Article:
Two to go then. Binder – barring a mistake – was in dreamland had this wrapped up. Morbidelli was safe in second but Zarco was far from safe in the final podium spot. Rins was hot on the heels of the Ducati and Zarco was clearly struggling with rear grip and with two to go, the gap was 0.6 between the GP19 and GSX-RR. That was soon nothing however and Zarco had a nervous final lap coming up.
Binder had a nervous final lap coming up too, but for very different reasons. Binder’s lead was over four seconds and this was it for him and KTM. More than four years of tireless work from the Austrian factory were about to become worth it as a new MotoGP™ star was being born. Binder made no such error and brought his RC-16 home to etch his name into premier class and KTM folklore. Childhood dreams realised across the board.
KTM have arrived to the party, Brad Binder has arrived to the party as MotoGP™ delivers the goods again. Morbidelli brought his Yamaha home to secure a fantastic maiden MotoGP™ podium in second, the Italian had a special weekend in the Czech Republic and he now moves into P3 in the overall standings.
Back to the final podium place battle and Rins was looking menacing. However, Zarco was holding firm and did so brilliantly to secure his first premier podium since the 2018 Malaysian GP. It was a huge day for the Avintia team too, who achieve their first MotoGP™ podium thanks to Zarco on a year-old Ducati. Pole and a podium is something they could have only dreamed of when they landed in the Czech Republic.
A huge shout out has to go to Rins too. Fourth place in Brno after suffering a dislocation-fracture to the shoulder at the Spanish GP is nothing short of remarkable. Close to the Suzuki man was Rossi who climbed to P5 from a P10 starting place in another great ride for The Doctor, with Oliveira finishing P6 to cement his best premier class finish having started 13th – top work from the Portuguese man. Quartararo won’t be too pleased to have finished 11 seconds from the win in P7, but it’s valuable points in the title race nonetheless.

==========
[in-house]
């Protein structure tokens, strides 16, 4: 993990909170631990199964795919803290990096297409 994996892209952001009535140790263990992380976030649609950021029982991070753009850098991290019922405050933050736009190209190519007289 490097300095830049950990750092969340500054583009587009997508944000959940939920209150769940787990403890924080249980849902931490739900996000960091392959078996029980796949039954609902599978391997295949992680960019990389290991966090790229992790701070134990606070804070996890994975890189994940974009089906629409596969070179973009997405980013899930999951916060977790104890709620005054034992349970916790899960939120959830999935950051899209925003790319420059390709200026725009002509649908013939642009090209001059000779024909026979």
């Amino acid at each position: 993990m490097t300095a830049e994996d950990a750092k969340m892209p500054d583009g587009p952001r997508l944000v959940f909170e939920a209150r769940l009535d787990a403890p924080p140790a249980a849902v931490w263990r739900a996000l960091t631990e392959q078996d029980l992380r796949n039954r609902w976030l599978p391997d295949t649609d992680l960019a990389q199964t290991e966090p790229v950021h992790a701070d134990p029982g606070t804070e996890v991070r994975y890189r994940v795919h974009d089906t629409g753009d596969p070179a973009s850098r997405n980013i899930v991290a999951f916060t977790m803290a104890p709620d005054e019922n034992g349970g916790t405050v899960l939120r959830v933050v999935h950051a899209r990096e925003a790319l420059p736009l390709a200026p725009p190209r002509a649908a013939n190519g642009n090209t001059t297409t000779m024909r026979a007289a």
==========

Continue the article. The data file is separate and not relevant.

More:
Takaaki Nakagami (LCR Honda Idemitsu) finished one second adrift of Quartararo in P8, two seconds up the road from Jack Miller (Pramac Racing) who pips Aleix Espargaro to P9 on the last lap. Miller ended the day as the leading GP20 rider, just over a second up the road from Andrea Dovizioso (Ducati Team) as the pair salvage P9 and P11 from P14 and P18 starting positions.
Espargaro’s P10 was his first finish of 2020 – important for the Spaniard and team. Danilo Petrucci (Ducati Team) finishing 12th gives the Bologna factory plenty to think about as they head to the Austria double-header, hoping to keep their 100% record at the Red Bull Ring intact.
LCR Honda Castrol’s Cal Crutchlow finished 13th in Brno as he continues to battle a left scaphoid injury, and nine tenths behind him, Maverick Viñales (Monster Energy Yamaha MotoGP) takes just two points home in P14. The Spaniard will go back to the drawing board to find out what happened at the Czech GP as he loses valuable ground in the Championship – 17 points the gap to Quartararo now. Alex Marquez (Repsol Honda Team) 15th to continue his record of scoring at least a point in his first three MotoGP™ races.
Iker Lecuona (Red Bull KTM Tech3) lost the front and collected Joan Mir (Team Suzuki Ecstar) in the early stages as the duo crashed out of contention.
A new star is born in MotoGP™ as Binder and KTM head to the factory’s home race in Austria for a double-header. The result sees Binder sit just three points behind Dovizioso in the overall standings, the man who has competed in three premier class races sits ahead of the likes of Rossi and Miller too. Quartararo extends his lead in the Championship despite a seventh place finish, not the end of the world for the Frenchman. And the best thing about it? We do it all over again in less than a week’s time.
MotoGP™: truly unpredictable.
1. Brad Binder (Red Bull KTM Factory Racing)
2. Franco Morbidelli (Petronas Yamaha SRT) + 5.266
3. Johann Zarco (Esponsorama Racing) + 6.470
4. Alex Rins (Team Suzuki Ecstar) + 6.609
5. Valentino Rossi (Monster Energy Yamaha MotoGP) + 7.517
6. Miguel Oliveira (Red Bull KTM Tech3) + 7.969
7. Fabio Quartararo (Petronas Yamaha SRT) + 11.827
8. Takaaki Nakagami (LCR Honda Idemitsu) + 12.862
9. Jack Miller (Pramac Racing) + 15.013
10. Aleix Espargaro (Aprilia Racing Team Gresini) + 15.087